It was hot! Thank goodness the reception area recommended that everyone remove their heavy winter coats, hats, scarves, and gloves! People were happy, enjoying themselves. Looking at wonderful or sitting in quiet contemplation.
There was a time when everyone seemed to have a Prayer Plant in their collection of house plants.
Some of the very best Cacao I have ever tasted comes from the island of Grenada where my son lives. Deep, rich, and earthy chocolate.
The Chinese Hat Plant.
The Koi seem to have a wondrous pond.
The Mediterranean Biome is home to plants from regions known for their superb fruits, fine wines and abundant crops. Visitors are surrounded by plant life from climatic zones characterized by moist, cool winters and hot, dry summers including Greece and Italy, as well as South Africa, South West Australia, Central Chile and California. This biome hosts a memorable mosaic of colour, texture and fragrance that reaches its peak during the winter months. A welcoming seating area invites visitors to relax and enjoy the sights and smells of these fascinating plants.
This area turned out to be my favourite because it was cooler than the Tropical area and also because they had the plants identified more clearly. As you enter, there was a long area (see below) of the herbs that grew so well in my garden this past summer – thyme, rosemary, mint.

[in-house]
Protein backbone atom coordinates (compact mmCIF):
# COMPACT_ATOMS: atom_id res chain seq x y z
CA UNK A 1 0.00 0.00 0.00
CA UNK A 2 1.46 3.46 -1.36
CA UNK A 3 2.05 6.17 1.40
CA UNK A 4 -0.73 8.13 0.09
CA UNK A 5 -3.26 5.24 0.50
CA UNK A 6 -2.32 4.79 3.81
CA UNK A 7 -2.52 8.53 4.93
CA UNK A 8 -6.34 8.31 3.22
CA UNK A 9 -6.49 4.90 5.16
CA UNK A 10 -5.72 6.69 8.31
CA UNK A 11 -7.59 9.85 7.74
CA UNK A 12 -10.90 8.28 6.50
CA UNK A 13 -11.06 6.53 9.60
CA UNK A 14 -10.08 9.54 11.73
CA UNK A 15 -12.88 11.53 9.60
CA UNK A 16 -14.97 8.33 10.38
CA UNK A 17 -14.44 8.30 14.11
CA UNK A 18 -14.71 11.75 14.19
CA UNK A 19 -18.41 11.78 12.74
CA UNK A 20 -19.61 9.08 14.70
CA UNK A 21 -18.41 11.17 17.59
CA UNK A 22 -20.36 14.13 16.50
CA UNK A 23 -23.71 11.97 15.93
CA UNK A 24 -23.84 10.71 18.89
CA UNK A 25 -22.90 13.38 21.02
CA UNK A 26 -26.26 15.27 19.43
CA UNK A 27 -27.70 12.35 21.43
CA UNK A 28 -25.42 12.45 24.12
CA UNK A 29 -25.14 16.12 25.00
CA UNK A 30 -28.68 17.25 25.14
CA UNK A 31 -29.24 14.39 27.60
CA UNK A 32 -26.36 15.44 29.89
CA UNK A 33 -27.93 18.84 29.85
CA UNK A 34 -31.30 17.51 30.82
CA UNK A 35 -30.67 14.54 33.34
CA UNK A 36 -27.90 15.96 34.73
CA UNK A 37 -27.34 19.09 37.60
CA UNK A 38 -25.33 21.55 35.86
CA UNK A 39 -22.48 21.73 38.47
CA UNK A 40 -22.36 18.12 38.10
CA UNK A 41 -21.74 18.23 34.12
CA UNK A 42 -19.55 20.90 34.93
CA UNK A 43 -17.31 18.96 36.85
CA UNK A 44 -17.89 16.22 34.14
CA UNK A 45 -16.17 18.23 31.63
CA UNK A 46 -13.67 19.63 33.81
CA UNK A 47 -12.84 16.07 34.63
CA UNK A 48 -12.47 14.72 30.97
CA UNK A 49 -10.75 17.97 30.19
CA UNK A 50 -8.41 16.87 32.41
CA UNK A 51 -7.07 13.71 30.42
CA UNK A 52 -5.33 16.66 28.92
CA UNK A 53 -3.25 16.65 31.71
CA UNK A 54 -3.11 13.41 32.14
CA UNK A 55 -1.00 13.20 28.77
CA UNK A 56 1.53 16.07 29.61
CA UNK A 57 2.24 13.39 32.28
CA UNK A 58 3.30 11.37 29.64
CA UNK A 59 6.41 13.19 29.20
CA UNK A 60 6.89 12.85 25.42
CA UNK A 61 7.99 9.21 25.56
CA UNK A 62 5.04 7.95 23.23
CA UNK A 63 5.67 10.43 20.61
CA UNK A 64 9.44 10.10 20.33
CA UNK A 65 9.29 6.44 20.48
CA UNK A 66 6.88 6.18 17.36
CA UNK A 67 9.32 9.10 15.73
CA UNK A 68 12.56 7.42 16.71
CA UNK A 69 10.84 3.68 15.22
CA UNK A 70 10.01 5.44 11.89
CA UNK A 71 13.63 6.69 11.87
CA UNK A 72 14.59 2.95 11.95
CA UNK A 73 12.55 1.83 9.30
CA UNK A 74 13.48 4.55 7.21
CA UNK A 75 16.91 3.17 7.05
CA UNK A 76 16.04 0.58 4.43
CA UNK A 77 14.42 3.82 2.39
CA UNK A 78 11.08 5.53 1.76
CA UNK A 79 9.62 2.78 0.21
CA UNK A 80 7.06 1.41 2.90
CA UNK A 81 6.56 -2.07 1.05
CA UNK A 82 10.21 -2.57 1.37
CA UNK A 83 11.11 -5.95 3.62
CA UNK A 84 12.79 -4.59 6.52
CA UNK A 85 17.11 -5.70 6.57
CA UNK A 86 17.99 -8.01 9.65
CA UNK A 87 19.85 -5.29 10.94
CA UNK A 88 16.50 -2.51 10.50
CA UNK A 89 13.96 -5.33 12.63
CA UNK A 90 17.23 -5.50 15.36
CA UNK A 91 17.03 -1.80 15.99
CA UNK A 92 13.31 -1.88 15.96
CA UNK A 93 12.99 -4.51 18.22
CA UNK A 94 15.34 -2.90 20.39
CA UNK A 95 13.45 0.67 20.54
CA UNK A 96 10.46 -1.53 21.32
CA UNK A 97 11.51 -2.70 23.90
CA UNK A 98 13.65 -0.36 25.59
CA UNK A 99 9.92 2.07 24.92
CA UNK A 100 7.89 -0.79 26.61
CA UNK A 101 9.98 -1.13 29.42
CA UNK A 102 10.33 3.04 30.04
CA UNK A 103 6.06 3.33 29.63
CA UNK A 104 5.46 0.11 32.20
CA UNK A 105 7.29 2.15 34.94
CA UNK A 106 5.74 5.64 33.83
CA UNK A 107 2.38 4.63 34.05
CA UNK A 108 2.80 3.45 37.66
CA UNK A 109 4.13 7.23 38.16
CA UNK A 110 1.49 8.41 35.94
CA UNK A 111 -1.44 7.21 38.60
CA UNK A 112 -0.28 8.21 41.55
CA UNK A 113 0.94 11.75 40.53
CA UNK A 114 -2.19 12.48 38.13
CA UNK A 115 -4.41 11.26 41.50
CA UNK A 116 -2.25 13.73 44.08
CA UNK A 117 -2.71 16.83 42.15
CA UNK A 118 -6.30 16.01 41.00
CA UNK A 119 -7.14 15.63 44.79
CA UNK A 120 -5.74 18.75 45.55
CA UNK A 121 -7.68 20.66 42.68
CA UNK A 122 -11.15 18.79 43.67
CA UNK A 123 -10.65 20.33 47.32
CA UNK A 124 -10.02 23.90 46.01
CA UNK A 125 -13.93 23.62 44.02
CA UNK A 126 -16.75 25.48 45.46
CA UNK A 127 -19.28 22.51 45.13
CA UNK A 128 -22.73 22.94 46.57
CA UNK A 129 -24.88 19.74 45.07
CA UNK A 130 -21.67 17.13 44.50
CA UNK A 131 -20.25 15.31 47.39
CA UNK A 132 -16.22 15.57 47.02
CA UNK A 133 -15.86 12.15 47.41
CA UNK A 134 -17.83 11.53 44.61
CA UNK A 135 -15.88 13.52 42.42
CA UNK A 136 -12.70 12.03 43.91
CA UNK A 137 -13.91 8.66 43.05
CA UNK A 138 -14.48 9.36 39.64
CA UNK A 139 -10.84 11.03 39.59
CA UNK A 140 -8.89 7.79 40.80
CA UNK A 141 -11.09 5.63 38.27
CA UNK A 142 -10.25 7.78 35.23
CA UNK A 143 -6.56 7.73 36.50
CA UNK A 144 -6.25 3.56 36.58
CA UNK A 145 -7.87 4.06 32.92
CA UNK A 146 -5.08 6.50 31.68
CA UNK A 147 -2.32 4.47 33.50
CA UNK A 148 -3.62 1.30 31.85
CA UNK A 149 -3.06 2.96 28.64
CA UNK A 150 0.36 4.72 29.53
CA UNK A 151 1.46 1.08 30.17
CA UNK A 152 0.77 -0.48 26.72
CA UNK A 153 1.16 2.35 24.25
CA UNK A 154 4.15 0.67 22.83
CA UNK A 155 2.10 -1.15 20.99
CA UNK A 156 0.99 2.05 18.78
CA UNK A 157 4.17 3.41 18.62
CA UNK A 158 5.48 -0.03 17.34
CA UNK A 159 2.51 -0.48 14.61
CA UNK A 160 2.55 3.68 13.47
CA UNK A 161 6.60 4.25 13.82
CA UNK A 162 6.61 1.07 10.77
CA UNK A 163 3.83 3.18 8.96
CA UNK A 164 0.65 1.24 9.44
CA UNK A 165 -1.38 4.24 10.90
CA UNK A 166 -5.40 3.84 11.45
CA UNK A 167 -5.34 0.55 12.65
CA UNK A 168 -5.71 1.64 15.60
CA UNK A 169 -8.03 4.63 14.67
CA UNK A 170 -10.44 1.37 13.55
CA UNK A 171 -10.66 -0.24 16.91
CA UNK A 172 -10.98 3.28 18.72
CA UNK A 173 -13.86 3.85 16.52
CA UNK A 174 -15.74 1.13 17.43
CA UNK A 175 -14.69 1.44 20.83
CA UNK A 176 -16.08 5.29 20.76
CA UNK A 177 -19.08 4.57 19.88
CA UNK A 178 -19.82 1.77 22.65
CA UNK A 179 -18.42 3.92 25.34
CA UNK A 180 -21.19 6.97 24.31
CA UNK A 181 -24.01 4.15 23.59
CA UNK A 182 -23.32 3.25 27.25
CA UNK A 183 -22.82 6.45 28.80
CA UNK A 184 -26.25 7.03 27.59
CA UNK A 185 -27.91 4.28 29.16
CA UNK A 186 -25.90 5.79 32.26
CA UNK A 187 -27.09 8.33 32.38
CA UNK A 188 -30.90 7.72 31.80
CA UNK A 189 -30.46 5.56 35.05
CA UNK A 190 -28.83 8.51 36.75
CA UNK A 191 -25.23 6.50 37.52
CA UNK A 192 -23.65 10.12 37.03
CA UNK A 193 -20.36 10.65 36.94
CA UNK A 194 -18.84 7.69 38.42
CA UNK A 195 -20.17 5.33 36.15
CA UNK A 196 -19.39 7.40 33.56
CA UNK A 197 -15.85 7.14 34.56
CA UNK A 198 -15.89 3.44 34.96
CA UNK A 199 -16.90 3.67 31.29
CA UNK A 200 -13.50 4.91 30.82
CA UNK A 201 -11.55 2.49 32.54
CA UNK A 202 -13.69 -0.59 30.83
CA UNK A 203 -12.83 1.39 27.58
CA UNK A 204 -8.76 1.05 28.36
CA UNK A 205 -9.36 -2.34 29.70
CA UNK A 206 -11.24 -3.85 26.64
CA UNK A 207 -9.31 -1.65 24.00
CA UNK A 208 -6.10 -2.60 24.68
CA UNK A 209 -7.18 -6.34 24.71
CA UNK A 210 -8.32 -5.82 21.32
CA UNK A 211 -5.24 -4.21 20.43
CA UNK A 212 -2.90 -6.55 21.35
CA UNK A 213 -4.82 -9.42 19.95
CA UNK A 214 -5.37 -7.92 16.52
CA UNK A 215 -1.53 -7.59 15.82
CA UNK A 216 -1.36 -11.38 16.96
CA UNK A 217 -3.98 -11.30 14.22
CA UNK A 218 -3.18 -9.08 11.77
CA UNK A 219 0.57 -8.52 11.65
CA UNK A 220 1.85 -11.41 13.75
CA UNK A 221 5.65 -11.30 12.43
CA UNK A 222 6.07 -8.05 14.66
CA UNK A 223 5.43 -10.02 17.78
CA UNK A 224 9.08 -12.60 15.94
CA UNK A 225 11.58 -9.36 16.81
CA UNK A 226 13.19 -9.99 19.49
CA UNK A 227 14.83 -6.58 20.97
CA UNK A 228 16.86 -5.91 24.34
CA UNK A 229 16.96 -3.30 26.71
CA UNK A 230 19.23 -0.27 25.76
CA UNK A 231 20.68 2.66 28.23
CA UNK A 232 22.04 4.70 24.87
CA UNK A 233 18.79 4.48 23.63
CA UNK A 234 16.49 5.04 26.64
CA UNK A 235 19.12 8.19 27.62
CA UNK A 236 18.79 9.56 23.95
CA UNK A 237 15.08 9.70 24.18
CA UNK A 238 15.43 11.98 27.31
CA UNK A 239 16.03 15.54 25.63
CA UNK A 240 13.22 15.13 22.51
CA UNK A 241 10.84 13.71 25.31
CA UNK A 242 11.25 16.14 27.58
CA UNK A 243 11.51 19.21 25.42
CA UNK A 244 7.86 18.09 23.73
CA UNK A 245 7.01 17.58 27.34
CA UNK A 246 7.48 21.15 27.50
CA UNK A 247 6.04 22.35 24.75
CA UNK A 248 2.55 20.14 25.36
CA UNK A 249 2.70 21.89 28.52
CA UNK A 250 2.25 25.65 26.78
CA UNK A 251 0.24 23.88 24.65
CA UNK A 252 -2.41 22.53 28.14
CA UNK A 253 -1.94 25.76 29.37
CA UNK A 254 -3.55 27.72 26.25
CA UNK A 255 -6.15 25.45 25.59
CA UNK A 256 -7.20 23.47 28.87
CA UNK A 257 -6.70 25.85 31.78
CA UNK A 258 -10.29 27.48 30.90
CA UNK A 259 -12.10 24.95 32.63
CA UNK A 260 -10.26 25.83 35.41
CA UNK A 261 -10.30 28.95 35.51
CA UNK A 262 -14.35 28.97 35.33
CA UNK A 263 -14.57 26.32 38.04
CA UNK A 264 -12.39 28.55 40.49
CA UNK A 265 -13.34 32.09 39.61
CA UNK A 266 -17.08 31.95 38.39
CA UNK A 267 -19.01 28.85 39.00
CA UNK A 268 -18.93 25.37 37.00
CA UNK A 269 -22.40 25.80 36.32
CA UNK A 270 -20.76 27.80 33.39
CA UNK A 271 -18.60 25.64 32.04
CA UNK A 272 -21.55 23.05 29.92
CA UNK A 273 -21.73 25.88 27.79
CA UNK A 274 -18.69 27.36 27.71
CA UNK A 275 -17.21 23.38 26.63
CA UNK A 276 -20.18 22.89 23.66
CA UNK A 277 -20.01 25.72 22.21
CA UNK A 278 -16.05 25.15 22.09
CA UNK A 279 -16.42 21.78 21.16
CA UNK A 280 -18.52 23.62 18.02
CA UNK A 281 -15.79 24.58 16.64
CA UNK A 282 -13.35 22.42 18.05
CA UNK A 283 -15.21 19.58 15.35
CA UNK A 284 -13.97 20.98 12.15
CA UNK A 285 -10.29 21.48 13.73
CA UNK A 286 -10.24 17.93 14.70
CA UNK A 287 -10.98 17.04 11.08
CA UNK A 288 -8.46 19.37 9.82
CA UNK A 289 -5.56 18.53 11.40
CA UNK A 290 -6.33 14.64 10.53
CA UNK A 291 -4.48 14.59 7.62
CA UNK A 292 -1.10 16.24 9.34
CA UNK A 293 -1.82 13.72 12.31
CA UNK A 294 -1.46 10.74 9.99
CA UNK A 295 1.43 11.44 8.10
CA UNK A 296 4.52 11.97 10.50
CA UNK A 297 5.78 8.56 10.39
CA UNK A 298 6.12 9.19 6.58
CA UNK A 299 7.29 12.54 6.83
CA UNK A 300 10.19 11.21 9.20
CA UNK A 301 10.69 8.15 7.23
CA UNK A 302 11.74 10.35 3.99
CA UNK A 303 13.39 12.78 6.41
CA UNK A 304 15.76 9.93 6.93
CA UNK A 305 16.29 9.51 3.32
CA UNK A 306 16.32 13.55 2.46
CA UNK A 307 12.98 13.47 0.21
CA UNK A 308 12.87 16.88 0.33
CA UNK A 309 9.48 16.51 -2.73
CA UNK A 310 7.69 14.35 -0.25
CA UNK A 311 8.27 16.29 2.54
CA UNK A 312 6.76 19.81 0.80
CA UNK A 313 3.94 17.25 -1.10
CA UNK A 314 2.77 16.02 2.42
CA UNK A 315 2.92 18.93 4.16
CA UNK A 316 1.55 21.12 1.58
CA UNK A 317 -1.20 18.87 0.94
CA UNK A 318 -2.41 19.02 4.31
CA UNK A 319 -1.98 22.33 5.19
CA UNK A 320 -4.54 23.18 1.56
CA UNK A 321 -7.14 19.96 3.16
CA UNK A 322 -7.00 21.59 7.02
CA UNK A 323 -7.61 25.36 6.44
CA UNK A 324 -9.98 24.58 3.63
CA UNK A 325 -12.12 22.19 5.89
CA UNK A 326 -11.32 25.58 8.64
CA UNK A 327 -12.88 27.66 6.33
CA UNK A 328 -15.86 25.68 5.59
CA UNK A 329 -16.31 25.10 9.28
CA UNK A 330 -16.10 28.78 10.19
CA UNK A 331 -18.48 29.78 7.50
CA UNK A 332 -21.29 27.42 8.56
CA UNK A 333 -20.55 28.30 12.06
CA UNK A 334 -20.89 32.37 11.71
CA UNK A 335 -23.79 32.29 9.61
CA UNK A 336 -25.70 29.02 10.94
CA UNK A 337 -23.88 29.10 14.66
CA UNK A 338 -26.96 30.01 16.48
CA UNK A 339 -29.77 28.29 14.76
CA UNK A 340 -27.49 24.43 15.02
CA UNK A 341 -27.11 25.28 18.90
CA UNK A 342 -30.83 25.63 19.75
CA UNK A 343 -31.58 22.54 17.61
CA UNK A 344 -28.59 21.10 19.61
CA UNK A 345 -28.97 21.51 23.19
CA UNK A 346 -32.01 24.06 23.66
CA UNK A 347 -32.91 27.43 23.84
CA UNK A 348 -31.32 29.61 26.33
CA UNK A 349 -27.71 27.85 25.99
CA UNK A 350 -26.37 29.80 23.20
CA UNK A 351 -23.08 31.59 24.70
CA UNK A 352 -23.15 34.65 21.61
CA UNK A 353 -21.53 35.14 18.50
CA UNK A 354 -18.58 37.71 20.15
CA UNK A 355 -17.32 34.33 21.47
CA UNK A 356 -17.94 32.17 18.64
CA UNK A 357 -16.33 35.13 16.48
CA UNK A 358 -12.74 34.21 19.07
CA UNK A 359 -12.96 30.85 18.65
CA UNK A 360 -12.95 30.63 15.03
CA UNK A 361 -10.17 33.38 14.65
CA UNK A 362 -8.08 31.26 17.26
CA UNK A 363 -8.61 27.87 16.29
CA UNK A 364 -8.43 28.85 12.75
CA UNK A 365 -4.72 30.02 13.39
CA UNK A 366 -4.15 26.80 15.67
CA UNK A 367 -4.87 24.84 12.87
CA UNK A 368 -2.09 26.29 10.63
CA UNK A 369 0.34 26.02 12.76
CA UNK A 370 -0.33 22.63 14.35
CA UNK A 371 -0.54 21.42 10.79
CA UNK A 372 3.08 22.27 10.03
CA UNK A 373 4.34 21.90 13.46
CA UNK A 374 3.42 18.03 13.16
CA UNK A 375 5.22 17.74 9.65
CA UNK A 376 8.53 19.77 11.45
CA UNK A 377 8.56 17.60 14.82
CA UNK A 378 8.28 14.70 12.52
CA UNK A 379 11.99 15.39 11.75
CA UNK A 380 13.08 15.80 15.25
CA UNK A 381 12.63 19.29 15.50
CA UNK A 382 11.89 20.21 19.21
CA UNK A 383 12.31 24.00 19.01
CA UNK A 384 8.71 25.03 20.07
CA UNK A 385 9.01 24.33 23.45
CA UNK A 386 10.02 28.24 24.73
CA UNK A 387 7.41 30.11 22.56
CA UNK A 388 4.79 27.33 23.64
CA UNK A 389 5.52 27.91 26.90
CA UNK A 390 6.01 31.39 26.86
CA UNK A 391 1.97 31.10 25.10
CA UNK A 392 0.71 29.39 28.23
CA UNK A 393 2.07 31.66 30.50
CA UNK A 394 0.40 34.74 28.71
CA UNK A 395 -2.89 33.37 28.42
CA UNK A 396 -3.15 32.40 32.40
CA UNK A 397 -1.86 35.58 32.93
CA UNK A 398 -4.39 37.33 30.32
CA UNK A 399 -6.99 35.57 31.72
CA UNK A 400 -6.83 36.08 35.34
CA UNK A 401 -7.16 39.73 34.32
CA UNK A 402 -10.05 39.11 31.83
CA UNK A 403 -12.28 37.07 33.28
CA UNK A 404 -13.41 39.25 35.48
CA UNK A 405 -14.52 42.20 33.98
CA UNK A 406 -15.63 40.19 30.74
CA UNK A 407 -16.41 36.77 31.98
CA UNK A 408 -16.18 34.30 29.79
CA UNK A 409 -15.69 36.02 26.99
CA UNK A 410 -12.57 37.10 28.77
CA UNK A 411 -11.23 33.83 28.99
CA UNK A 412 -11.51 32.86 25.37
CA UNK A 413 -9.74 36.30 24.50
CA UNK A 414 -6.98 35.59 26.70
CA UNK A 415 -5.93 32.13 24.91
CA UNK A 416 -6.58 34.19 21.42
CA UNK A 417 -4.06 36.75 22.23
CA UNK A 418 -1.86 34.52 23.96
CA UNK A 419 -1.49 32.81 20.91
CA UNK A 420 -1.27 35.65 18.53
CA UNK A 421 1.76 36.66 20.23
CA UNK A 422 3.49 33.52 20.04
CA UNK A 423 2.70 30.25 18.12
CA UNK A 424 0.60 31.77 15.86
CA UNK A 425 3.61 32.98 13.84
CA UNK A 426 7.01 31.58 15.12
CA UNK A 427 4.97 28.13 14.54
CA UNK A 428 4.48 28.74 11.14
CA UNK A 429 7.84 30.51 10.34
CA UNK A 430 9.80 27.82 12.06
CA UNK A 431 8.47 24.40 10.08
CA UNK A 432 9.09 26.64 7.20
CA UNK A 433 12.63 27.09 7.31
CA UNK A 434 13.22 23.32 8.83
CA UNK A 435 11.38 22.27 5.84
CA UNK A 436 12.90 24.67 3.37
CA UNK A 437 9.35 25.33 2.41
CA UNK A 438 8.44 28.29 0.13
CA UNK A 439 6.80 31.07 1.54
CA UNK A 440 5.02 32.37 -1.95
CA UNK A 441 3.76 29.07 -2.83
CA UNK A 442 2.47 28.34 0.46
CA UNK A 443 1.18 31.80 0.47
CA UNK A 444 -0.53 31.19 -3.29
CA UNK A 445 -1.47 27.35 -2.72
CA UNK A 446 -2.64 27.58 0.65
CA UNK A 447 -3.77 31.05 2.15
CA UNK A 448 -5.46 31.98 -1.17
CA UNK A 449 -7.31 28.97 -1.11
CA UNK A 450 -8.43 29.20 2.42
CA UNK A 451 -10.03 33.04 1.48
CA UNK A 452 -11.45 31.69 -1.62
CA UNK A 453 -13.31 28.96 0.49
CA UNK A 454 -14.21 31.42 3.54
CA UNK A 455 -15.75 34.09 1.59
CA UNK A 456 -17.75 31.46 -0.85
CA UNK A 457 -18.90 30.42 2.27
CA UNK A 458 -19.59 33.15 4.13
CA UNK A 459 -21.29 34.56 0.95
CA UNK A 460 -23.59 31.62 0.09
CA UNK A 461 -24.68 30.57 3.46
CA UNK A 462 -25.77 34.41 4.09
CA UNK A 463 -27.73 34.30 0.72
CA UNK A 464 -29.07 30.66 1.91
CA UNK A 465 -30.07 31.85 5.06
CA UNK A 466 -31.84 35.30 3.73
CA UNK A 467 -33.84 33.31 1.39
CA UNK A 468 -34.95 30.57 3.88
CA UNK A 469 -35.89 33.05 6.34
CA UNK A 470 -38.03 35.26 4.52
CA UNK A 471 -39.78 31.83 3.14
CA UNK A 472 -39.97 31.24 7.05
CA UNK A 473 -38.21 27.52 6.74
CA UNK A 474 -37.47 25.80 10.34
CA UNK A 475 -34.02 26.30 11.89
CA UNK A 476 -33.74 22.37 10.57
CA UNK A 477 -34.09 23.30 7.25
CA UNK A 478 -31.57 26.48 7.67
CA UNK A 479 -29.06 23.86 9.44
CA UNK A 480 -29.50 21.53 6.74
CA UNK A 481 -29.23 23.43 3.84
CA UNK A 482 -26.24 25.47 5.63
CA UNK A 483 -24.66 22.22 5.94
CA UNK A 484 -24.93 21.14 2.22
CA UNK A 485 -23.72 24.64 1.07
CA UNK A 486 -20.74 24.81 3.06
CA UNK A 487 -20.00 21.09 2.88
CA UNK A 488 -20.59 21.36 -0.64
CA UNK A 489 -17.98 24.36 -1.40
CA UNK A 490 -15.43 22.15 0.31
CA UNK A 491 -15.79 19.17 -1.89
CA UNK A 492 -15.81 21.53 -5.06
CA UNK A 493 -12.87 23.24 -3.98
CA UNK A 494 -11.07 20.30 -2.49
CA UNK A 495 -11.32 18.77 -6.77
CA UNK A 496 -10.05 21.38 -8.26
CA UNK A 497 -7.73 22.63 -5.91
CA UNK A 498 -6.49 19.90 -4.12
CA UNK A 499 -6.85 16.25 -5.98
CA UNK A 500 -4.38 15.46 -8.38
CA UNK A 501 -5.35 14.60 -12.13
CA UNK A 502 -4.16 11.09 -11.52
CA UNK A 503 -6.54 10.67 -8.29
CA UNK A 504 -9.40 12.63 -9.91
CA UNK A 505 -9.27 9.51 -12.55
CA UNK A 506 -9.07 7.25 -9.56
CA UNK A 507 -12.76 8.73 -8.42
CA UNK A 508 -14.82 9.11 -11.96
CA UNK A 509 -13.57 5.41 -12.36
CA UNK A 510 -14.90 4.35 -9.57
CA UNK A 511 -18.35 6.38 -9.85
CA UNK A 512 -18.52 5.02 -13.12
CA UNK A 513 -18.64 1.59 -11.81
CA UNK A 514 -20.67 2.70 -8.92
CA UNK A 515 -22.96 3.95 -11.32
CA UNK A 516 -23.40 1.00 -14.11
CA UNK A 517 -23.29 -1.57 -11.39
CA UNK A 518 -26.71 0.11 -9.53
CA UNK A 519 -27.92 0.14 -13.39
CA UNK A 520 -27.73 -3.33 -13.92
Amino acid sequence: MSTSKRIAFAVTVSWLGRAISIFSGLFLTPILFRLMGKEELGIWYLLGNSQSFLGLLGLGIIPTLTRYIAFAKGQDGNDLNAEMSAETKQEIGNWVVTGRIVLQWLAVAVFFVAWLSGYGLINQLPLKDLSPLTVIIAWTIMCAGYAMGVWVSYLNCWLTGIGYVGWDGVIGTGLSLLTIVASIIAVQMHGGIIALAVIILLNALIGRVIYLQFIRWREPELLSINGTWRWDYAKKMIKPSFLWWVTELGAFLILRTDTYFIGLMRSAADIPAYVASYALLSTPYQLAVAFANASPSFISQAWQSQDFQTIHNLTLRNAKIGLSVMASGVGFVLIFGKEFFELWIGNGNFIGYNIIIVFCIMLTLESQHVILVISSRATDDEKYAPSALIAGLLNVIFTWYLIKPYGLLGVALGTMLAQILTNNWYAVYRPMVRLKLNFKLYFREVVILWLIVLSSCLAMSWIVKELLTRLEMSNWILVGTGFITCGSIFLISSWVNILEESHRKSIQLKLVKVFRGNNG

What a gorgeous hibiscus this was. The one I have in the house – that goes in and out during the seasons – is pink. You can collect the flowers and make a very nice Hibiscus syrup or I have often added them to cakes – tiny chopped up bits of Hibiscus.
There are two other areas. One is a place for special floral displays and the other is the butterfly garden.
No one saw a single butterfly in the Butterly Garden. There are rumours that they flew out of the building by accident in the early fall. Perhaps, the call of migration was powerful.
The flower area was small but pretty. Would love to see it lit up at night!
It was a very nice afternoon.
We continue to wait to hear if little Greyish is available. We are approved for adoption but…the girls have slept most of the day. I caught Hope licking her incision. That is bad but, there is no way that she will wear a cone and unlike her Mamma, Calico, she will not let me get near enough to put antiseptic cream on the incision and olive oil. The trip to the vet caused her to go back weeks in terms of socialisation. It really did scare the wits out of her. Next time, when she needs her booster shots (in 3 weeks), the mobile vet will come to the house. The need for some cream on that tummy might mean that I have to toss the blanket on her and grab…I try not to do that because it is also stressful but, there is no way she is going to get an infection!!!!!!!!!
M15 got to see the first egg for him and F23. Today, he was caught bringing in a huge stick. He is going to make sure these babies do not fall out of that nest!
I know that each and every one of you is thrilled that M15 is going to get a chance to be a Dad again.
Pa Berry and Missey are working hard on their nest. Is it possible they could be next?
Gabby and V3 seem to have lined the entire nest with Spanish Moss. Just look at it. Think comfy. Now…let’s talk eggs.
There is good news coming from ND-LEEF. Lovely to see both Dad and the new female at the nest!
Looking for treats at Eagle Country…